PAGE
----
“FLOPS are not Intelligence” The Type Error of the Singularity

by Andrew McAfee on May 8, 2012

In my last post, which recapped a fascinating lunch I had with a bunch of economists and AI researchers at MIT, I wrote

Computers are getting bigger and faster, but not ‘smarter’ in any human sense of the word. Artificial intelligence bears very little relationship to the human variety, and the two are not going to merge. One of the AI researchers referred to the idea of the Singularity as a ‘category mistake,’ which is a great academic insult.

A couple people asked for more details about this ‘category mistake,’ so I went back and reviewed my notes from the meeting. Here’s an edited, imperfect transcript of what one of the attendees said (I’ll follow the Chatham House rule)

There’s a type error there, which is conflating FLOPS with intelligence. [Some Singularity advocates] are just plotting FLOPS against brain size, saying they cross in 2035 or whenever and therefore…  and that’s just obviously a mistake. There’s something missing there. [Intelligence is] not just counting cycles

The AI professionals were pretty adamant that faster machines were not automatically smarter machines, and that all the work they were doing to accomplish amazing feats like speech recognition, automatic translation, robot mobility and manipulation, driverless driving, and so on was not causing computers to become any more human.

To which I can only say, whew!

  • http://twitter.com/piewords Laurence Hart

    It all boils down to algorithms. Engineering can make faster processors with more memory, but what it does with it still matters. What the increased power does is allow us to run more complicated algorithms without impacting perceived performance.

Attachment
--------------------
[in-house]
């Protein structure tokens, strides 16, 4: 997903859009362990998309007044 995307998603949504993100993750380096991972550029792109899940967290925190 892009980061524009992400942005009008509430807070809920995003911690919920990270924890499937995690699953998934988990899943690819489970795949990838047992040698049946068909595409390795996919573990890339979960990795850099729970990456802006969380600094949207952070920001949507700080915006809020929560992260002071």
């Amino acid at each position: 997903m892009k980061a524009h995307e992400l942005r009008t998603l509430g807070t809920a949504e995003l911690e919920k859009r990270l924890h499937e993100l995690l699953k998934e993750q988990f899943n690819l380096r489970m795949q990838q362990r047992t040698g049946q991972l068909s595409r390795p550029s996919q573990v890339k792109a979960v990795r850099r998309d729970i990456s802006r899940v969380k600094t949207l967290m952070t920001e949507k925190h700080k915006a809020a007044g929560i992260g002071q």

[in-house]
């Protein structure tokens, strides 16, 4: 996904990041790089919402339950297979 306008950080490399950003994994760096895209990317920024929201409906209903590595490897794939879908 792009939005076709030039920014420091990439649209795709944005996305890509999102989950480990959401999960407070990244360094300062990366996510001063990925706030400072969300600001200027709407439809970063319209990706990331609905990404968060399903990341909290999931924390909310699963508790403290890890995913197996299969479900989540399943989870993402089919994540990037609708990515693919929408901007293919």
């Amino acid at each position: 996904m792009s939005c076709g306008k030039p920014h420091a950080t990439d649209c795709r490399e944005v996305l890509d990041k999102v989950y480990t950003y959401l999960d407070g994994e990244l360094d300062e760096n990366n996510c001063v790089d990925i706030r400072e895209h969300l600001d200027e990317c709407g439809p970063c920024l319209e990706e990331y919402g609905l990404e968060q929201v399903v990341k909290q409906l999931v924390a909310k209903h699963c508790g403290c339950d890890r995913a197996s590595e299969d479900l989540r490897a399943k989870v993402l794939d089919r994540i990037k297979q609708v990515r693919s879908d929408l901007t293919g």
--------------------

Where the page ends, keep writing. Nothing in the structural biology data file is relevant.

The thing is, even with inefficient algorithms, this could hit eventually. Say we are able to map basic processes and include the ability to add additional processes based upon trial and error. That could create the intelligence. It might require more power than what we will have in 2035, but with continued technological growth, consider 2040 or 2045.

    It is a matter of time. The only real question is whether or not we’ll live to see it.

    -Pie

  • http://twitter.com/monavernon Mona M. Vernon

    AI+Crowd is emerging in enterprise grade solution and I wonder if the question is relevant when instead of choosing we get to have both (example of Soylent from MIT CSAIL)

  • Jon Perry

    I think this line of criticism mischaracterizes the arguments of Singularity advocates. This critique mostly seems to be responding to a small portion of Ray Kurzweil’s argument (Ray himself representing only a small subset of actual views held in the Singularity community.) Specifically these AI professionals appear to be addressing the part of Ray Kurzweil’s argument where he discusses possible timelines for when we could expect to have the requisite hardware to fully model the brain at the level of individual neurons. So the argument is mostly about a theoretical project of whole brain emulation which doesn’t really bear any incremental resemblance to driverless cars and other modern narrow AI projects. Also I don’t think anyone in the Singularity camp would be so facile as to suggest that software innovation is not also a requirement to achieve human level intelligence, and that hardware progress in the form of more cycles is at all sufficient. So at the end of the day I don’t think anything really very new or controversial is being said here.

  • Jed Harris

    Thanks for following up on this. 

    There are really two separate points in what you say (channeling the AI experts):